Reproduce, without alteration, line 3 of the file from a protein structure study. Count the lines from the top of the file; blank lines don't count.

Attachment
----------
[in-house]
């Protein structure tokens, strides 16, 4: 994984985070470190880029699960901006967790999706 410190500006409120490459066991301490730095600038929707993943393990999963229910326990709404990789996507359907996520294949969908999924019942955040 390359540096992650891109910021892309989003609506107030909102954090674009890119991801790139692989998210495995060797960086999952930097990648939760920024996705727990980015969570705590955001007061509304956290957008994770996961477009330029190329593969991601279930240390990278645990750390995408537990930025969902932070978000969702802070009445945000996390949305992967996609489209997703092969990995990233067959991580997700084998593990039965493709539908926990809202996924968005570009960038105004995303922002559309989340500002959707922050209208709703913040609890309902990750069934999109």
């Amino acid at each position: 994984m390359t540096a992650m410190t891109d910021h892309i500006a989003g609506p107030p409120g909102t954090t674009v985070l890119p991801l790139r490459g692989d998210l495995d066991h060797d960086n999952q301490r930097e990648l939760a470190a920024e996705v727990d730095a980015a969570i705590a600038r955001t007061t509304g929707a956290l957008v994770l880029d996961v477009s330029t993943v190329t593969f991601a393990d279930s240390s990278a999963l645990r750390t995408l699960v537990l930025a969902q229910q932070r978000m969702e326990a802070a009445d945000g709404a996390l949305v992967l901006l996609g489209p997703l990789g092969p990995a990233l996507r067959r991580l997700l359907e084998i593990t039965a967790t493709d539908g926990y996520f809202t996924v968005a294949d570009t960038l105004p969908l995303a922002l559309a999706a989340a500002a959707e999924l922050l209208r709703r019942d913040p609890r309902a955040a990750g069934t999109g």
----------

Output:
């Amino acid at each position: 994984m390359t540096a992650m410190t891109d910021h892309i500006a989003g609506p107030p409120g909102t954090t674009v985070l890119p991801l790139r490459g692989d998210l495995d066991h060797d960086n999952q301490r930097e990648l939760a470190a920024e996705v727990d730095a980015a969570i705590a600038r955001t007061t509304g929707a956290l957008v994770l880029d996961v477009s330029t993943v190329t593969f991601a393990d279930s240390s990278a999963l645990r750390t995408l699960v537990l930025a969902q229910q932070r978000m969702e326990a802070a009445d945000g709404a996390l949305v992967l901006l996609g489209p997703l990789g092969p990995a990233l996507r067959r991580l997700l359907e084998i593990t039965a967790t493709d539908g926990y996520f809202t996924v968005a294949d570009t960038l105004p969908l995303a922002l559309a999706a989340a500002a959707e999924l922050l209208r709703r019942d913040p609890r309902a955040a990750g069934t999109g």